what is correct versus incorrect.

>> Concerning Foteos's suggestion about reserving the attribute name
>> "CommentURL", sure.  Concerning CommentURL itself, I'll think about that
>> some more.  The risk in adding it is that supporting it has implications
>> for browsers and browser vendors, and they haven't seemed too keen about
>> RFC 2109 (and successors) as it is.
>But I don't recall a vendor objection to the suggestion. If I were the
>vendor, I'd like this one because it would be a real value add to handle
>it well and I believe it's a real win for users.

	I similarly did not perceive vendor objections to the suggestion,
just a word of caution about not getting caught in a loop of cookie
exchanges when retrieving the comments.  That's simple to deal with in
any decent implementation.  The discussion turned to one about a PEP
or PEP-like extension, which is a good idea, and hopefully will be
forthcoming, but is not an alternative to the commentURL.

	If you do not include commentURL, with the ability to bring charset
and language negotiation into play, then the criticism still stands that
the comment attribute, whose value must conform to header constraints, does
not adequately accomodate i18n concerns.  Please address that criticism.
The comment, in effect, is trying to stick a body in a header.  That
can't be done adequately, in contrast to a commentURL.

>> Concerning Foteos's suggestion that all the attribute names be reserved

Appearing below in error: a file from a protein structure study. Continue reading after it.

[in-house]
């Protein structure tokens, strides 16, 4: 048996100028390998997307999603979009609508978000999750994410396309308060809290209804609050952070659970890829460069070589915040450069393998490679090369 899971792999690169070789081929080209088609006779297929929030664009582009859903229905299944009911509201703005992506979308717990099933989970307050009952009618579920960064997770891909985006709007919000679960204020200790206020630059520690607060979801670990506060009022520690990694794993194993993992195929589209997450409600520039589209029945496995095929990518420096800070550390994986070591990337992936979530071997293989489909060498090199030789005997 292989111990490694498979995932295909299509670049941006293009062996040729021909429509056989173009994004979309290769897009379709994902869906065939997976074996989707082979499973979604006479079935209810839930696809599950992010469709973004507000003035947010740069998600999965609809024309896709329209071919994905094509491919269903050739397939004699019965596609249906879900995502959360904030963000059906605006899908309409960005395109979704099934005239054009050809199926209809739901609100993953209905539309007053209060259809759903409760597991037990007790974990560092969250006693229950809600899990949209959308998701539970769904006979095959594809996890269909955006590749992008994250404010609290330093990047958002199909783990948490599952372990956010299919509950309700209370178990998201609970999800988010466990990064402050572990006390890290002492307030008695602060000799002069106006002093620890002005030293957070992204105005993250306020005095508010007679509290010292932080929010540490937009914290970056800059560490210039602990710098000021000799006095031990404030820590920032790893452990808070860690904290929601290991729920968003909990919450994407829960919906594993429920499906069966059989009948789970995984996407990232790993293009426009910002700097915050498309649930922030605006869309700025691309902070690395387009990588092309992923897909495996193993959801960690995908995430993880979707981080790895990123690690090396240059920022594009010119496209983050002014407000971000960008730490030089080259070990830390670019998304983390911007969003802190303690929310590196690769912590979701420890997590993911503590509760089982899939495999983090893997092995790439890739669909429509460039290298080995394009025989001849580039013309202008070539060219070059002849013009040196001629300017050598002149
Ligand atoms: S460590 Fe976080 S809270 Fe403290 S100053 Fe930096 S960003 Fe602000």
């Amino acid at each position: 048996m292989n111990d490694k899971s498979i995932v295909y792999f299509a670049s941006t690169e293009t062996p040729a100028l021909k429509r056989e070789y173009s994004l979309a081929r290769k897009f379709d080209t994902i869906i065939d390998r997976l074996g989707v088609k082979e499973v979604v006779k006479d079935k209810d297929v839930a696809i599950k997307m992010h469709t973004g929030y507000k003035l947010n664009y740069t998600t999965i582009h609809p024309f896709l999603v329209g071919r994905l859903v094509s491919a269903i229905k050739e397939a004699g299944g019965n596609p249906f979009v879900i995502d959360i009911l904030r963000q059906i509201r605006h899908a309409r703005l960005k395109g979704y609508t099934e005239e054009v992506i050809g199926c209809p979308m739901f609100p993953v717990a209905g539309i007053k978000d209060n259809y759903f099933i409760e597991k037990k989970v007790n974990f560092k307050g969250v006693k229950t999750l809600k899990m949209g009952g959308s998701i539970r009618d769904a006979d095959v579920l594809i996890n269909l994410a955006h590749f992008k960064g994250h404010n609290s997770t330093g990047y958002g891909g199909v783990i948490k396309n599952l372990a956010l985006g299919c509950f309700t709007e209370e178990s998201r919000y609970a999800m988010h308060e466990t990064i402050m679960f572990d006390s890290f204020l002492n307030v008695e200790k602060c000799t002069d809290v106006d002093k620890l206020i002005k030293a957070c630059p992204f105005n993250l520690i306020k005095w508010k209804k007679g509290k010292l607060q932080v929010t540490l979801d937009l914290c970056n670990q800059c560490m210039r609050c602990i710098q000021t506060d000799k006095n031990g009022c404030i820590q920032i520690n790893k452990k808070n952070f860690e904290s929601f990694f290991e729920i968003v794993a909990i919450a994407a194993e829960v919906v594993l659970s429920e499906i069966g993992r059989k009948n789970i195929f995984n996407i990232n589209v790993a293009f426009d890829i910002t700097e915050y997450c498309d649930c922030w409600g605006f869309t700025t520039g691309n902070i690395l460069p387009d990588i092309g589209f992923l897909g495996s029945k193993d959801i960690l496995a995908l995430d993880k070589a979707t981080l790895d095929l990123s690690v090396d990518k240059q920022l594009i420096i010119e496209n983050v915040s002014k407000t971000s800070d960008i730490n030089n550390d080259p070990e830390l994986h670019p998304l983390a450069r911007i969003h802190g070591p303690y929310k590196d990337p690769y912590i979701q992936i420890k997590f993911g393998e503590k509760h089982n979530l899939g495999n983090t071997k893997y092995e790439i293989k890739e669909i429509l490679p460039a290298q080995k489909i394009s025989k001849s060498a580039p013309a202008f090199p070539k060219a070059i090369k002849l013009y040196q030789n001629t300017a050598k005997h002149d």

>> from use as cookie NAMEs, it's unnecessary.  The cookie NAME=VALUE always
>> comes first in the Set-Cookie2 header, so you can always distinguish it
>> from any attributes.
>Yeah, I scratched my head on that one for a long time before I concluded 
>I could see no reason for breakage if the attribute names weren't 

	I was not suggesting that Versions 1 cookie attributes be
designated as reserved.  Of course that's nonsense.  I was suggesting
that the comments/explanations sections state explicitly, as an aid
to successful and reliable implementation of this spec, that use of
the new, Version 1 cookie attributes as names for "historical" cookies
in "historical" Set-Cookie headers (as opposed to "modern" Set-Cookie2
headers) is "ill-advised".  Has anyone besides the Lynx folks actually
tried to implement this based on the draft as it presently stands?  No
offense intended, honest, but it's as muddled as this discussion about
it, particularly when trying to cope with that ill-advised combinatorial
requirement.  Frankly, that will be a bigger impediment to it's successful
deployment than any media spin being generated by some vendors.  The
concerns about invasion of privacy on the Web are not going to just
go away due to media spin.  Whatever might be the present plans of some
vendors, no one can foresee what market forces, or perhaps legislative
forces, might change those plans.  I think it is very important for the
IETF to get out a *stable* State Management RFC that adequately addresses
the concerns about privacy which have been discussed at length in this WG,
and about which adequate, albeit not total, consensus has been reached.


 Foteos Macrides            Worcester Foundation for Biomedical Research
 MACRIDES@SCI.WFBR.EDU         222 Maple Avenue, Shrewsbury, MA 01545

Received on Thursday, 17 July 1997 10:15:17 UTC